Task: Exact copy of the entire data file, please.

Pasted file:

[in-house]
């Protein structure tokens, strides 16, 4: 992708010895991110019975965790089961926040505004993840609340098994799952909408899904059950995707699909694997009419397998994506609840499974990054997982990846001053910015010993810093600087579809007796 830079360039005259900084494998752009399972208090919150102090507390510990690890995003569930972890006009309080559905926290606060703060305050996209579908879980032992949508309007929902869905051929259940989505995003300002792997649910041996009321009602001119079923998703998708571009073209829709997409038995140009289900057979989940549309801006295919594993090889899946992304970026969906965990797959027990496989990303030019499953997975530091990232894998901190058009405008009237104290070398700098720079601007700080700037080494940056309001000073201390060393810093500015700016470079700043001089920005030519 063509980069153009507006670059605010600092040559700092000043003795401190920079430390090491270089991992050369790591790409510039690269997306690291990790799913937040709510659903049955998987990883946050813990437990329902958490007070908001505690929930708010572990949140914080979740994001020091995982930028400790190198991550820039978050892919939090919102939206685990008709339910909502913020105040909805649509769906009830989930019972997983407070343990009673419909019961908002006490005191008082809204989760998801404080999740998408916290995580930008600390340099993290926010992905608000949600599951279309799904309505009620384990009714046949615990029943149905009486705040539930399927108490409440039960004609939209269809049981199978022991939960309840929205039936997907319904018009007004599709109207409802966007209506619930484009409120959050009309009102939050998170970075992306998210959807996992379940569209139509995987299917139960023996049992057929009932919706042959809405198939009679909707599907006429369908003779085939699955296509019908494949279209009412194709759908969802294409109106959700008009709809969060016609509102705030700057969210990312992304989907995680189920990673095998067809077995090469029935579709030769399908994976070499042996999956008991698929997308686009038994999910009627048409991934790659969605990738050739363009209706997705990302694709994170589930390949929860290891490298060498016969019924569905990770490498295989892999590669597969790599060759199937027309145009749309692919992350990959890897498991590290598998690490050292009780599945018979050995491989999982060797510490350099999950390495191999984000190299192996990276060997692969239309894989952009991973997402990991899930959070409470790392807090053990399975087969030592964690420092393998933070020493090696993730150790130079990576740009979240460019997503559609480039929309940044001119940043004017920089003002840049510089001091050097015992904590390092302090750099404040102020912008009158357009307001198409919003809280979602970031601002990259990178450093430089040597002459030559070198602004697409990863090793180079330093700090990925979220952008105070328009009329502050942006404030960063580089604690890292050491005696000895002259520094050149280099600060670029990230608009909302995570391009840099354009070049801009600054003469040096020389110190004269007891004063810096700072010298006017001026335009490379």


[in-house]
């Protein structure tokens, strides 16, 4: 992708010895991110019975965790089961926040505004993840609340098994799952909408899904059950995707699909694997009419397998994506609840499974990054997982990846001053910015010993810093600087579809007796 830079360039005259900084494998752009399972208090919150102090507390510990690890995003569930972890006009309080559905926290606060703060305050996209579908879980032992949508309007929902869905051929259940989505995003300002792997649910041996009321009602001119079923998703998708571009073209829709997409038995140009289900057979989940549309801006295919594993090889899946992304970026969906965990797959027990496989990303030019499953997975530091990232894998901190058009405008009237104290070398700098720079601007700080700037080494940056309001000073201390060393810093500015700016470079700043001089920005030519 063509980069153009507006670059605010600092040559700092000043003795401190920079430390090491270089991992050369790591790409510039690269997306690291990790799913937040709510659903049955998987990883946050813990437990329902958490007070908001505690929930708010572990949140914080979740994001020091995982930028400790190198991550820039978050892919939090919102939206685990008709339910909502913020105040909805649509769906009830989930019972997983407070343990009673419909019961908002006490005191008082809204989760998801404080999740998408916290995580930008600390340099993290926010992905608000949600599951279309799904309505009620384990009714046949615990029943149905009486705040539930399927108490409440039960004609939209269809049981199978022991939960309840929205039936997907319904018009007004599709109207409802966007209506619930484009409120959050009309009102939050998170970075992306998210959807996992379940569209139509995987299917139960023996049992057929009932919706042959809405198939009679909707599907006429369908003779085939699955296509019908494949279209009412194709759908969802294409109106959700008009709809969060016609509102705030700057969210990312992304989907995680189920990673095998067809077995090469029935579709030769399908994976070499042996999956008991698929997308686009038994999910009627048409991934790659969605990738050739363009209706997705990302694709994170589930390949929860290891490298060498016969019924569905990770490498295989892999590669597969790599060759199937027309145009749309692919992350990959890897498991590290598998690490050292009780599945018979050995491989999982060797510490350099999950390495191999984000190299192996990276060997692969239309894989952009991973997402990991899930959070409470790392807090053990399975087969030592964690420092393998933070020493090696993730150790130079990576740009979240460019997503559609480039929309940044001119940043004017920089003002840049510089001091050097015992904590390092302090750099404040102020912008009158357009307001198409919003809280979602970031601002990259990178450093430089040597002459030559070198602004697409990863090793180079330093700090990925979220952008105070328009009329502050942006404030960063580089604690890292050491005696000895002259520094050149280099600060670029990230608009909302995570391009840099354009070049801009600054003469040096020389110190004269007891004063810096700072010298006017001026335009490379």